A group of spotted salamanders breeding in a vernal pool the night after the migration.

A salamander returning from the water’s surface after taking a breath.

The spotted salamander breeds in vernal pools which are free of predatory fish since they dry up later in the year.  Because adult salamanders are normally terrestrial, they have lungs, not gills.  Thus, during breeding, they have to return to the surface of the water every few minutes to breathe.  Despite being terrestrial most of the year, the salamanders are well adapted to swimming; with the help of their muscular tails, they can propel themselves through the water by moving in an S-shaped pattern.

During breeding itself, the males deposit sperm-filled spermatophores, which females pick up and store in their spermathecae.  The spermathecae are organs used to store sperm for later use, sometimes even for future breeding seasons.1  When the females are ready, they will use their stored sperm to fertilize their eggs, and then deposit them onto sturdy pieces of vegetation.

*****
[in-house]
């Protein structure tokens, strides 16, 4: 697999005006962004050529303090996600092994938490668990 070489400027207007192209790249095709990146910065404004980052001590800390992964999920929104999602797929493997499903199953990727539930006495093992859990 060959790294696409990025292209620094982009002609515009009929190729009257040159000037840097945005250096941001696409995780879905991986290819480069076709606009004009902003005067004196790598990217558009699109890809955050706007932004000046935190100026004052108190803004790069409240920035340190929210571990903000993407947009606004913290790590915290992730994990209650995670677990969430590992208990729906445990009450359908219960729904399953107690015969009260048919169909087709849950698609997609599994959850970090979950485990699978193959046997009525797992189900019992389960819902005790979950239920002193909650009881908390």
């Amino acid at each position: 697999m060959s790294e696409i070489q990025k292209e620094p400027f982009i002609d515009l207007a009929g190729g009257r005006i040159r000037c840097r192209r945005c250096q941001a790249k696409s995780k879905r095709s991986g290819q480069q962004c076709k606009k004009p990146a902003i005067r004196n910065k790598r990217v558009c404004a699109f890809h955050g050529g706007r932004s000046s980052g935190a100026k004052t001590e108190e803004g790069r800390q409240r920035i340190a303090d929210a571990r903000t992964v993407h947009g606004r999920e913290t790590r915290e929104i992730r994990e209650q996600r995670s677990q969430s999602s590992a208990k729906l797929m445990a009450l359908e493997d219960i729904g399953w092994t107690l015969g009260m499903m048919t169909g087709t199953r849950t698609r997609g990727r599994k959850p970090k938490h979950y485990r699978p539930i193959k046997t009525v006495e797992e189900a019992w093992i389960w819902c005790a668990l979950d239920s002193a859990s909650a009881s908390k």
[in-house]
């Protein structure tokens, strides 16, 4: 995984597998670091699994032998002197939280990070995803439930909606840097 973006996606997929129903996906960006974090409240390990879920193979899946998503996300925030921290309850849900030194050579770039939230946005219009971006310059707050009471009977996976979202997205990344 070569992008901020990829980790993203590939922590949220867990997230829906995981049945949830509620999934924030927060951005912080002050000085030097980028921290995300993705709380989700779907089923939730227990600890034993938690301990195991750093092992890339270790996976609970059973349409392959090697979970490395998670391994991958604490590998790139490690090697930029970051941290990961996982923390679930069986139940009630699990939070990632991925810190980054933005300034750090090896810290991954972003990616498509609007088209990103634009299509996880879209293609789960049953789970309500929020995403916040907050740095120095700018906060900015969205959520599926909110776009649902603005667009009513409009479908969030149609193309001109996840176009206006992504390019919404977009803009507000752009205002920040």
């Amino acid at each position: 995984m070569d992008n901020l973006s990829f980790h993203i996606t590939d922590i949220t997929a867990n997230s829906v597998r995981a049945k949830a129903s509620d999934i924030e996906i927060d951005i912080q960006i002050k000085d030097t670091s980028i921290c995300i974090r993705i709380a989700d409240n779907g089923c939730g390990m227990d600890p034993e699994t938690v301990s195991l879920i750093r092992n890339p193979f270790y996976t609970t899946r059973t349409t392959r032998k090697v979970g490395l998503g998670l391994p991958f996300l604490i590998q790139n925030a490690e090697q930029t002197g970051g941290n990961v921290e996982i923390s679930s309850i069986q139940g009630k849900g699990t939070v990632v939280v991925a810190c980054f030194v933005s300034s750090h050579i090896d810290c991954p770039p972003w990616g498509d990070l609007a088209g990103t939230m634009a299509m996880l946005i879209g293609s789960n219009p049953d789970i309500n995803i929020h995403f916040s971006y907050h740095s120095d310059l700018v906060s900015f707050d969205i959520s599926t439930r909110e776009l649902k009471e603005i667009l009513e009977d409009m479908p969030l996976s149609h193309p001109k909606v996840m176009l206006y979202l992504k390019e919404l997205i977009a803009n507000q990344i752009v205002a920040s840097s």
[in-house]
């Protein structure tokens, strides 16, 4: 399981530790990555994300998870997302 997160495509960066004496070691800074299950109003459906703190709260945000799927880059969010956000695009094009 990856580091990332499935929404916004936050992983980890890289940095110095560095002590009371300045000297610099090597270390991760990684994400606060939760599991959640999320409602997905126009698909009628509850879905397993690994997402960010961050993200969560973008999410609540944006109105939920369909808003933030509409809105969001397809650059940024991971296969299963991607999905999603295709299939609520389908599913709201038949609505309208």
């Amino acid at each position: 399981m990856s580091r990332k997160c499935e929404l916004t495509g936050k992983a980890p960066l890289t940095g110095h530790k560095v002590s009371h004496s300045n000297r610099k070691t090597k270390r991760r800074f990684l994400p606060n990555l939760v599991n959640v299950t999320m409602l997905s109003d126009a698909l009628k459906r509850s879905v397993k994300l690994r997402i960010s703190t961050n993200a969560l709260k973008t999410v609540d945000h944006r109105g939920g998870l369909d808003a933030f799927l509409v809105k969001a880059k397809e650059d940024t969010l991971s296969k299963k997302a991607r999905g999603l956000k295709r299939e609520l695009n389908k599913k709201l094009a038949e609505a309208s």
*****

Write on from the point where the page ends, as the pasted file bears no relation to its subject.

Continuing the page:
After breeding, the adult salamanders return to land to continue their terrestrial lifestyle.  The migration from their vernal pools doesn’t occur as simultaneously as the migration into their vernal pools; males can leave earlier than females since they don’t have to lay eggs, and individuals don’t all necessarily leave at the same time.

The Eggs

A spotted salamander egg mass secured to a branch in a vernal pool. The eggs are collectively surrounded by a thick protective jelly.

Spotted Salamander egg masses are wrapped around sturdy objects such the living branches of woody plants.  The individual eggs are all packed within an outer gelatinous coat that protects them from predation.  However, this thick coat makes it difficult for oxygen to diffuse to the developing embryos.  To solve this problem, spotted salamanders have developed a symbiotic relationship with a type of green algae, Oophila amblystomatis.  The algae grows within the individual eggs, producing oxygen through photosynthesis while acquiring nutrients from the embryonic waste products.2,3   More recent research has shown that these algae invade the embryonic salamander cells themselves and then disappear during later stages of development.4  This represents a unique case of endosymbiosis between a vertebrate and an alga which is still the subject of active research.5

~Five week old embryos. The eggs can be seen filled with symbiotic green algae.

A diving beetle larva standing on top of a mature egg mass.  The thick outer jelly protects the salamander embryos from this predator.

The Larvae